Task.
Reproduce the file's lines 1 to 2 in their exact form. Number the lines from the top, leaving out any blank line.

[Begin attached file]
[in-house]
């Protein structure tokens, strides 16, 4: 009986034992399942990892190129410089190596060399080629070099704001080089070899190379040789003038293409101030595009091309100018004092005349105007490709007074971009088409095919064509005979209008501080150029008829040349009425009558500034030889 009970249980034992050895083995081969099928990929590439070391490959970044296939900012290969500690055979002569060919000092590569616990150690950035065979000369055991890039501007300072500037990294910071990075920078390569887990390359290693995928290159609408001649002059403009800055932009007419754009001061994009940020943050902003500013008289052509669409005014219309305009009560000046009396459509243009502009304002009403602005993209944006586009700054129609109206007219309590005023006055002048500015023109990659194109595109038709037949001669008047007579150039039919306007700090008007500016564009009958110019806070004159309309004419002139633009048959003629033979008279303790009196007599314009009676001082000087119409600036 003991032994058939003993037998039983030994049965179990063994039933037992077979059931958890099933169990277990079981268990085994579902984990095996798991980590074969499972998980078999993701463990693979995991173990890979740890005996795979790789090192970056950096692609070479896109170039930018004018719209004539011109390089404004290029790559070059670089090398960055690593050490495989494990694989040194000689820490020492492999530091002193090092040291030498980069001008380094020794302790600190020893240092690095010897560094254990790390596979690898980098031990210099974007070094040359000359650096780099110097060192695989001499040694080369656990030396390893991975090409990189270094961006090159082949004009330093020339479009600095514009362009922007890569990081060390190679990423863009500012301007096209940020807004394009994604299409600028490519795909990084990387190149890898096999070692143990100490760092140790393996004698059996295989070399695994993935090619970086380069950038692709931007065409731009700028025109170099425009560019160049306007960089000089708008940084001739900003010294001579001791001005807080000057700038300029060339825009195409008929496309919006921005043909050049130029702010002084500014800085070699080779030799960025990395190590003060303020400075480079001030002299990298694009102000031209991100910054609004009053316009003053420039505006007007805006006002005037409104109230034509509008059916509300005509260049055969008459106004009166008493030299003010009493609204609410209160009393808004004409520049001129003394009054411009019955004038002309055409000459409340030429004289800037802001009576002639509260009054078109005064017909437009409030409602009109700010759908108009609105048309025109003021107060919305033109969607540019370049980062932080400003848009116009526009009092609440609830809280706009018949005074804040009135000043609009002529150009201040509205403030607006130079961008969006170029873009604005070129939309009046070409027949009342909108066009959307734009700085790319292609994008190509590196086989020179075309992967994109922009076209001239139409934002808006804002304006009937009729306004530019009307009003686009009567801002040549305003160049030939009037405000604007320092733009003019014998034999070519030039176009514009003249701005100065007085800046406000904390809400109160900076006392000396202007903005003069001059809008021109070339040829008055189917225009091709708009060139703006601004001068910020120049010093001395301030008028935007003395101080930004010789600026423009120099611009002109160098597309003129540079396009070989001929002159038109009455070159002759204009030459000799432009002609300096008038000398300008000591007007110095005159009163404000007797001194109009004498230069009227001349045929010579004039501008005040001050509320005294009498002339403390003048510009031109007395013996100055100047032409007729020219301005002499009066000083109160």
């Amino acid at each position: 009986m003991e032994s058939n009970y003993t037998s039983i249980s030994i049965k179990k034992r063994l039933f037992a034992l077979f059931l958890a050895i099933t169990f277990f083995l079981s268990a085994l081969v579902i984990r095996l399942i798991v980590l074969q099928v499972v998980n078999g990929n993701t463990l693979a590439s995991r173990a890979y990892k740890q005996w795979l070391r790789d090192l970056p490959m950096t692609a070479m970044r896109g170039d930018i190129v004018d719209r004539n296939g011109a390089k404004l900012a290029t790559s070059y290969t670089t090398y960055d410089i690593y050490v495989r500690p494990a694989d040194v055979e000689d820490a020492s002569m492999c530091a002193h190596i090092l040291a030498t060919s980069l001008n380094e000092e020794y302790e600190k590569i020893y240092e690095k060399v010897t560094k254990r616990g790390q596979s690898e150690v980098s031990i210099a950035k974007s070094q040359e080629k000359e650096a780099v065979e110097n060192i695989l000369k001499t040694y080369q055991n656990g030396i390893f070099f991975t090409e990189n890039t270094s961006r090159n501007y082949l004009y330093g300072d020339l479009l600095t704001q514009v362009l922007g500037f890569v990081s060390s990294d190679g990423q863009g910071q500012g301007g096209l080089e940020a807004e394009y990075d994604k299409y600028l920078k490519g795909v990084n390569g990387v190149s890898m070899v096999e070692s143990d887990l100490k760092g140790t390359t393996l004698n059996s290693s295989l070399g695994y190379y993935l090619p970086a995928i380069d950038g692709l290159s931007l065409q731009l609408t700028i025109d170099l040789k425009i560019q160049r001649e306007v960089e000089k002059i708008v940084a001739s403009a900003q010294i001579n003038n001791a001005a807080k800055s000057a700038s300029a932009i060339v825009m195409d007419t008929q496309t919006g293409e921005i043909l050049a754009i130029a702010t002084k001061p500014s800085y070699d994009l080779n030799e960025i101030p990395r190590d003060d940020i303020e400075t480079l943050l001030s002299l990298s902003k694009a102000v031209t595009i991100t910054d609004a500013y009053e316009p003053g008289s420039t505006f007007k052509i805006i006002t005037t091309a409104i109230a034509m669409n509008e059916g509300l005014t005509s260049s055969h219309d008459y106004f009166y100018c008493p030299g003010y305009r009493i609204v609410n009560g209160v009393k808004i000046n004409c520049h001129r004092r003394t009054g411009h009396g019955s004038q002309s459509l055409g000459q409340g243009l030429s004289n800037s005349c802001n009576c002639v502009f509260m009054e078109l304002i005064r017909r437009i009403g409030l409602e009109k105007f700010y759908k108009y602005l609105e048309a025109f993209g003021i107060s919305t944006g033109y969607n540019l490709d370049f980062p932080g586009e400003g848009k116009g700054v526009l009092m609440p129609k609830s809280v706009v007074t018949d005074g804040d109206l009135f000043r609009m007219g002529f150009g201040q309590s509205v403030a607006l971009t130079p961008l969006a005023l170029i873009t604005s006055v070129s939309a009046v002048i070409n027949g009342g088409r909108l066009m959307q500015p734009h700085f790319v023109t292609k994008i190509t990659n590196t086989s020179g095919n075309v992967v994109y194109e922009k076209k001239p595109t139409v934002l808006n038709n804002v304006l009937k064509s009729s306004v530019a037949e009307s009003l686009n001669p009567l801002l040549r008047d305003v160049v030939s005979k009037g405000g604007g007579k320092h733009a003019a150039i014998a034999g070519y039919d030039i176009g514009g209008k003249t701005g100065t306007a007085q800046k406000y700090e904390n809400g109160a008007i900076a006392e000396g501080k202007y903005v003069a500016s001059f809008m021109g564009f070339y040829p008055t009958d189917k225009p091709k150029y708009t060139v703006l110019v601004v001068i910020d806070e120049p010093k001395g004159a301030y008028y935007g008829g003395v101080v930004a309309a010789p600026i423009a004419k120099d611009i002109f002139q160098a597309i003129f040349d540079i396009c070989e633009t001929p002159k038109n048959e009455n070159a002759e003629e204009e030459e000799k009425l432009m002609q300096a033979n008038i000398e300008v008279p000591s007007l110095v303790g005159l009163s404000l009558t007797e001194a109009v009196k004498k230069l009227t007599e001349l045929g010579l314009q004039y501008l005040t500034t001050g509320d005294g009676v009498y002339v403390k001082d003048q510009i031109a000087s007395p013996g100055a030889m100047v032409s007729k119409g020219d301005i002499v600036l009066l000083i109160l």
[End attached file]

[in-house]
């Protein structure tokens, strides 16, 4: 009986034992399942990892190129410089190596060399080629070099704001080089070899190379040789003038293409101030595009091309100018004092005349105007490709007074971009088409095919064509005979209008501080150029008829040349009425009558500034030889 009970249980034992050895083995081969099928990929590439070391490959970044296939900012290969500690055979002569060919000092590569616990150690950035065979000369055991890039501007300072500037990294910071990075920078390569887990390359290693995928290159609408001649002059403009800055932009007419754009001061994009940020943050902003500013008289052509669409005014219309305009009560000046009396459509243009502009304002009403602005993209944006586009700054129609109206007219309590005023006055002048500015023109990659194109595109038709037949001669008047007579150039039919306007700090008007500016564009009958110019806070004159309309004419002139633009048959003629033979008279303790009196007599314009009676001082000087119409600036 003991032994058939003993037998039983030994049965179990063994039933037992077979059931958890099933169990277990079981268990085994579902984990095996798991980590074969499972998980078999993701463990693979995991173990890979740890005996795979790789090192970056950096692609070479896109170039930018004018719209004539011109390089404004290029790559070059670089090398960055690593050490495989494990694989040194000689820490020492492999530091002193090092040291030498980069001008380094020794302790600190020893240092690095010897560094254990790390596979690898980098031990210099974007070094040359000359650096780099110097060192695989001499040694080369656990030396390893991975090409990189270094961006090159082949004009330093020339479009600095514009362009922007890569990081060390190679990423863009500012301007096209940020807004394009994604299409600028490519795909990084990387190149890898096999070692143990100490760092140790393996004698059996295989070399695994993935090619970086380069950038692709931007065409731009700028025109170099425009560019160049306007960089000089708008940084001739900003010294001579001791001005807080000057700038300029060339825009195409008929496309919006921005043909050049130029702010002084500014800085070699080779030799960025990395190590003060303020400075480079001030002299990298694009102000031209991100910054609004009053316009003053420039505006007007805006006002005037409104109230034509509008059916509300005509260049055969008459106004009166008493030299003010009493609204609410209160009393808004004409520049001129003394009054411009019955004038002309055409000459409340030429004289800037802001009576002639509260009054078109005064017909437009409030409602009109700010759908108009609105048309025109003021107060919305033109969607540019370049980062932080400003848009116009526009009092609440609830809280706009018949005074804040009135000043609009002529150009201040509205403030607006130079961008969006170029873009604005070129939309009046070409027949009342909108066009959307734009700085790319292609994008190509590196086989020179075309992967994109922009076209001239139409934002808006804002304006009937009729306004530019009307009003686009009567801002040549305003160049030939009037405000604007320092733009003019014998034999070519030039176009514009003249701005100065007085800046406000904390809400109160900076006392000396202007903005003069001059809008021109070339040829008055189917225009091709708009060139703006601004001068910020120049010093001395301030008028935007003395101080930004010789600026423009120099611009002109160098597309003129540079396009070989001929002159038109009455070159002759204009030459000799432009002609300096008038000398300008000591007007110095005159009163404000007797001194109009004498230069009227001349045929010579004039501008005040001050509320005294009498002339403390003048510009031109007395013996100055100047032409007729020219301005002499009066000083109160």